Oli-neu cells were seeded at 2.5 × 105 cells per 35-mm well in 2 mL of growth medium the day prior to transfection. The FuGENE 6 Transfection Reagent (Roche Diagnostics Corp., Indianapolis, IN, USA) was used to transfect the cells according to manufacturer's specifications. The cells within a given well were treated with a mixture of FuGENE 6 (4.5 μL) and 3 μg of total DNA, which contained the same amount of Plp1-lacZ test construct and RSVL as used for N20.1 cells, with slightly more pBluescript SK+ to bring the total amount of DNA to 3 μg. The cells were left undisturbed for 48 h post-DNA addition, after which cell lysates were prepared as described for N20.1 cells.
Cell lysates (10-μL aliquots) were evaluated for reporter gene expression (in triplicate) using the Galacto-Light Plus Kit (Tropix, Bedford, MA, USA) and Luciferase Assay System (Promega) for determination of β-galactosidase (β-gal) and luciferase activity as described, previously (Dobretsova and Wight 1999). Luminescence was measured as relative light units (RLU) in an AutoLumat LB 953 luminometer (EG&G Berthold, Gaithersburg, MD, USA). Transfection results represent the mean ± SD of β-gal activity relative to that obtained for PLP(−)Z transfected cells, which was arbitrarily set at 100% (N20.1 cells) or onefold (Oli-neu cells) in every experiment. Results were compiled from three or more independent experiments.
Construction of the Plp1NeoΔASE targeting vector and associated plasmids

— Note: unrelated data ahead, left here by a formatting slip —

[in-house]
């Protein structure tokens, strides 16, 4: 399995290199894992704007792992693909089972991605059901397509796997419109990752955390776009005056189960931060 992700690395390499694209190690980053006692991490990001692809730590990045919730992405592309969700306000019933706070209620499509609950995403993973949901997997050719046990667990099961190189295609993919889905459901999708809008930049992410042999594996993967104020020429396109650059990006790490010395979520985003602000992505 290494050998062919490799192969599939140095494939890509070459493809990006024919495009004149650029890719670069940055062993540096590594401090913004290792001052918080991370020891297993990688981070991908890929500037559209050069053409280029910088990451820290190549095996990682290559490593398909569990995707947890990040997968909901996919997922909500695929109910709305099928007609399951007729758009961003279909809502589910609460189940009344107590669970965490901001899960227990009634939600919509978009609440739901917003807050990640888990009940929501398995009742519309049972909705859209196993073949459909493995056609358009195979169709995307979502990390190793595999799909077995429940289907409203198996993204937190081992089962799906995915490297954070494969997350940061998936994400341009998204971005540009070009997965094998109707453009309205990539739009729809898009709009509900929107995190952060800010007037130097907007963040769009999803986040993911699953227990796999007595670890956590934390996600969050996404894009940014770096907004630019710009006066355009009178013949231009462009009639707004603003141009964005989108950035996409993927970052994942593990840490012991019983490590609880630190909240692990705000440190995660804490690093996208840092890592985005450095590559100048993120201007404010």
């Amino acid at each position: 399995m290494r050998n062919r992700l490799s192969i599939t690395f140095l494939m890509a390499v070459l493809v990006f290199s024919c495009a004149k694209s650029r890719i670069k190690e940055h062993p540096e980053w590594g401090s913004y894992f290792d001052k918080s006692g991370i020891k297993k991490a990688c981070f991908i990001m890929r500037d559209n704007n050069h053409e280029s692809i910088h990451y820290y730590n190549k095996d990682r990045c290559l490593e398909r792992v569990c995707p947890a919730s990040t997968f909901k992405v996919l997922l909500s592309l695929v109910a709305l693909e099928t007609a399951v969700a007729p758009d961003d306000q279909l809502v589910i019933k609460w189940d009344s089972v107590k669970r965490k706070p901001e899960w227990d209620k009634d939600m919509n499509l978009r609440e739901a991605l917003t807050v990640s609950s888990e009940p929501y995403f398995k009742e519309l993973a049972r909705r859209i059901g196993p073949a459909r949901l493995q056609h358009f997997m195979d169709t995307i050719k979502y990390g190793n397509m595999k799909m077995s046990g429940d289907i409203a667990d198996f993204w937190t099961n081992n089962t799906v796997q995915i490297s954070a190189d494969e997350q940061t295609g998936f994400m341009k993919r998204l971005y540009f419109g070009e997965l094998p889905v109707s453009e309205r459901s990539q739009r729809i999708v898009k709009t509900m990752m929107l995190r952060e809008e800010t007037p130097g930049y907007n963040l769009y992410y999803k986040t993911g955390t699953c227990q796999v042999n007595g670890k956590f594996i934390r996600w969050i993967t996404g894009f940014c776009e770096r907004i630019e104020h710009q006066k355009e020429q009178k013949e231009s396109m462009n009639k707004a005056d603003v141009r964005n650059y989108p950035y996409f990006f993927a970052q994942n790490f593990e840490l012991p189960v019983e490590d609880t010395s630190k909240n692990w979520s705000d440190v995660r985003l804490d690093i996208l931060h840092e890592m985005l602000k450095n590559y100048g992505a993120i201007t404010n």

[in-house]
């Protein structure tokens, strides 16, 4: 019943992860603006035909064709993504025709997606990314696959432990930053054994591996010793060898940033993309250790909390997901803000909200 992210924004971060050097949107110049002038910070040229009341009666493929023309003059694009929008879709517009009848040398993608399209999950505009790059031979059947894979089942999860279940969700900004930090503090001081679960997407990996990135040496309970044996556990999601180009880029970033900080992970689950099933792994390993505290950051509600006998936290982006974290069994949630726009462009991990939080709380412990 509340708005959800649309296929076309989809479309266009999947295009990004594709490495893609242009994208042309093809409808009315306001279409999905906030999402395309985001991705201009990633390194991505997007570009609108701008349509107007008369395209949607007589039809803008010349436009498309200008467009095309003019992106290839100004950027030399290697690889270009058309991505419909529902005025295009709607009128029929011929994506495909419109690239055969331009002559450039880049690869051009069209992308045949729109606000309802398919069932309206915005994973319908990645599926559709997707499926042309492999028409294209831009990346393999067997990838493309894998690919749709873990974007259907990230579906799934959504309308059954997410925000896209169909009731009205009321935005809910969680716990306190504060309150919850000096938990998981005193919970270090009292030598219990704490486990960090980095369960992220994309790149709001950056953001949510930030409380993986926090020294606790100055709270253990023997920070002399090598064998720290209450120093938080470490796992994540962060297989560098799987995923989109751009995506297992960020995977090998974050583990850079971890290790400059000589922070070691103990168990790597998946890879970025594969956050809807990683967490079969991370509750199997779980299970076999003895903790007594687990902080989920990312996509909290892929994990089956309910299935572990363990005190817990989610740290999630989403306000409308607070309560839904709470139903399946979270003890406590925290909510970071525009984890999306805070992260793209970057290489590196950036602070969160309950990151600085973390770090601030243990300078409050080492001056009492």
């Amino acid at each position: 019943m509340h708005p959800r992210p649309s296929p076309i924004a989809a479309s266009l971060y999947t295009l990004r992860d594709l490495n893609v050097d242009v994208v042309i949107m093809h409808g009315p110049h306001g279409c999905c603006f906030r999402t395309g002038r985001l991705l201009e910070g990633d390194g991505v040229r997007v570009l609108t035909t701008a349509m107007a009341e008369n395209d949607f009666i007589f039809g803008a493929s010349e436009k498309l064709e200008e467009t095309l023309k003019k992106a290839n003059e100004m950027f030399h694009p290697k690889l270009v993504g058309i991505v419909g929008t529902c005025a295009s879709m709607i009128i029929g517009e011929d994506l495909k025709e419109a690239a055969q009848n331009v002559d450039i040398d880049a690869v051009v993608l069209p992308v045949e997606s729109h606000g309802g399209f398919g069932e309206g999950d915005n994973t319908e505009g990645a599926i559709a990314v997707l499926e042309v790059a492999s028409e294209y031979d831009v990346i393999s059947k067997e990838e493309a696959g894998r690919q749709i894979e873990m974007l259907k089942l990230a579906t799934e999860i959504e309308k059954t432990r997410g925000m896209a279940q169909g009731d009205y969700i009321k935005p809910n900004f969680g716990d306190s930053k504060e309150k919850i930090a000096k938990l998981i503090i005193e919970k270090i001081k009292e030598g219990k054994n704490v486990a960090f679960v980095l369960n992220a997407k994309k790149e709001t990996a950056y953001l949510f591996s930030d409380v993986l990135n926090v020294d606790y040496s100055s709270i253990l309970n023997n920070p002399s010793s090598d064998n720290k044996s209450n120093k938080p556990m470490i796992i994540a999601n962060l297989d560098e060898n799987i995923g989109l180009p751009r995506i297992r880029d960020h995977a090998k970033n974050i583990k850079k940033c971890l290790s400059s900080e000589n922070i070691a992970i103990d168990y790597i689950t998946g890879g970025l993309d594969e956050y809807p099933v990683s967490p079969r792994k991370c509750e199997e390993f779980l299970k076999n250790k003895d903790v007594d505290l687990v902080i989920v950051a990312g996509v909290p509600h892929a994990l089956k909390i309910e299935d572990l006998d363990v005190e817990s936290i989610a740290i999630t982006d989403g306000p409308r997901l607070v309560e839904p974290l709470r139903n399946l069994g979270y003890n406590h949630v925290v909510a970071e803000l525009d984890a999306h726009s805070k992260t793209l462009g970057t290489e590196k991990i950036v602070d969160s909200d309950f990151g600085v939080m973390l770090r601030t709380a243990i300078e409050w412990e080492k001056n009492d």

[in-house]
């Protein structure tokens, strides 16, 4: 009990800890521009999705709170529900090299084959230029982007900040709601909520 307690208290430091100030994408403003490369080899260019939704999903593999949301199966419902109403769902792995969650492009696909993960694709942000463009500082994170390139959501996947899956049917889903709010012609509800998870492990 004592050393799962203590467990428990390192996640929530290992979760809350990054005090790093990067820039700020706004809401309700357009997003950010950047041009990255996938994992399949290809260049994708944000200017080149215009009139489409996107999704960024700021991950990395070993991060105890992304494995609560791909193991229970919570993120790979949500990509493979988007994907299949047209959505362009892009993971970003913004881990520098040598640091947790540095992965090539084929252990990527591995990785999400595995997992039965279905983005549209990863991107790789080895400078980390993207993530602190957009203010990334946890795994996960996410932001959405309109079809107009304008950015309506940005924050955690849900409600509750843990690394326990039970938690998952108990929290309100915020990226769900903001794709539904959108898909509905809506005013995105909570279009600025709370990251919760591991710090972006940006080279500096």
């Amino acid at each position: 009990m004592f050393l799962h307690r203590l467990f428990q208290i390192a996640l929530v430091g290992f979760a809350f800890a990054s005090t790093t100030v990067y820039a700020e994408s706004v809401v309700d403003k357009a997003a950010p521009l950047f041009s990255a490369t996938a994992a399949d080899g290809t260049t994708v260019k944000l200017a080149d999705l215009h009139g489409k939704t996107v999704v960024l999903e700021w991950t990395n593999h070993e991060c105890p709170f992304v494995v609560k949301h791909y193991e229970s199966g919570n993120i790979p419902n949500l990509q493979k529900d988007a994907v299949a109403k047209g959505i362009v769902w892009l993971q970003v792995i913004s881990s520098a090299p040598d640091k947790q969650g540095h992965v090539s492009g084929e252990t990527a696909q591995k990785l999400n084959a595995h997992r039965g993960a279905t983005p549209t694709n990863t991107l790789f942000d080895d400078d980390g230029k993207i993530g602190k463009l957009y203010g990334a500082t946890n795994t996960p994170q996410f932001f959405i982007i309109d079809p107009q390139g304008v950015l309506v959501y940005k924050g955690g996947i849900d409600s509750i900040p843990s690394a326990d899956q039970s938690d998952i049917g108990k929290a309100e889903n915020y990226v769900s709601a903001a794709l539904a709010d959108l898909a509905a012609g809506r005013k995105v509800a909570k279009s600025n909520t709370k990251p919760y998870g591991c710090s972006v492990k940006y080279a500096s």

The plasmid, pOSDUPDEL (gift from Dr. Oliver Smithies, University of North Carolina, Chapel Hill), which contains a floxed (flanked by loxP sites) neomycin resistance (Neo) gene cassette from pMC1Neo (Thomas and Capecchi 1987) for positive selection and a herpes simplex virus (HSV)-thymidine kinase (TK) gene cassette driven by the mouse phosphoglycerate kinase (Pgk) promoter for negative selection, was used to generate the Plp1 targeting vector. The Plp1-specific sequences (regions of homology) in the targeting vector were obtained by PCR using mouse genomic DNA (129/SvJ) as the template. The 5′ homologous region (‘left arm’) includes Plp1 DNA from the proximal 2.4 kb of 5′-flanking DNA, downstream, to intron 1 position 1083. Approximately, 200 ng of genomic DNA was amplified by PCR for 35 cycles (denaturation at 94°C for 30 s, annealing at 52.2°C for 30 s, and extension at 68°C for 230 s) using the AgeI sense (5′-CACCGGTCACGTTTTCTGGTTTACTGCTAGAACTG-3′) and XhoI antisense (5′-ACTCGAGCCAAACCTGGTTGTTTGGACCAGT-3′) primers which incorporate convenient restriction enzyme sites (underlined sequence) for cloning. The PCR-generated DNA was digested with AgeI and XhoI and the 3.7-kb fragment cloned immediately upstream of the Neo cassette in pOSDUPDEL in a like orientation. The resulting plasmid was designated ‘Clone A’. The 3′ homologous region (‘right arm’) contains Plp1 genomic DNA extending from intron 1 position 1177, downstream, to the first 37 bp of exon 2. As well, genomic DNA encompassing another region of Plp1 was amplified by PCR for 35 cycles (denaturation at 94°C for 30 s, annealing at 57.6°C for 30 s, and extension at 68°C for 7.5 min) using PacI sense (5′-GTTAATTAATTTTGTCTACTTTCAGGGTGGAAGATCAAGTAATAAGGATGTGGC-3′) and NotI antisense (5′-TGCGGCCGCCCCCTACCAGACATCTAGCACAACACT-3′) primers. The PCR product was digested with PacI and NotI restriction enzymes and the resulting 7.0-kb fragment inserted in Clone A immediately downstream of the Neo gene cassette to generate the Plp1NeoΔASE targeting vector (Clone B). The sequence for both arms of homology and the Neo gene cassette were verified by DNA sequencing. Hence, the successfully targeted Plp1 gene will contain the Neo gene cassette in lieu of the ASE sequence (i.e., missing Plp1 intron 1 DNA positions 1084–1176).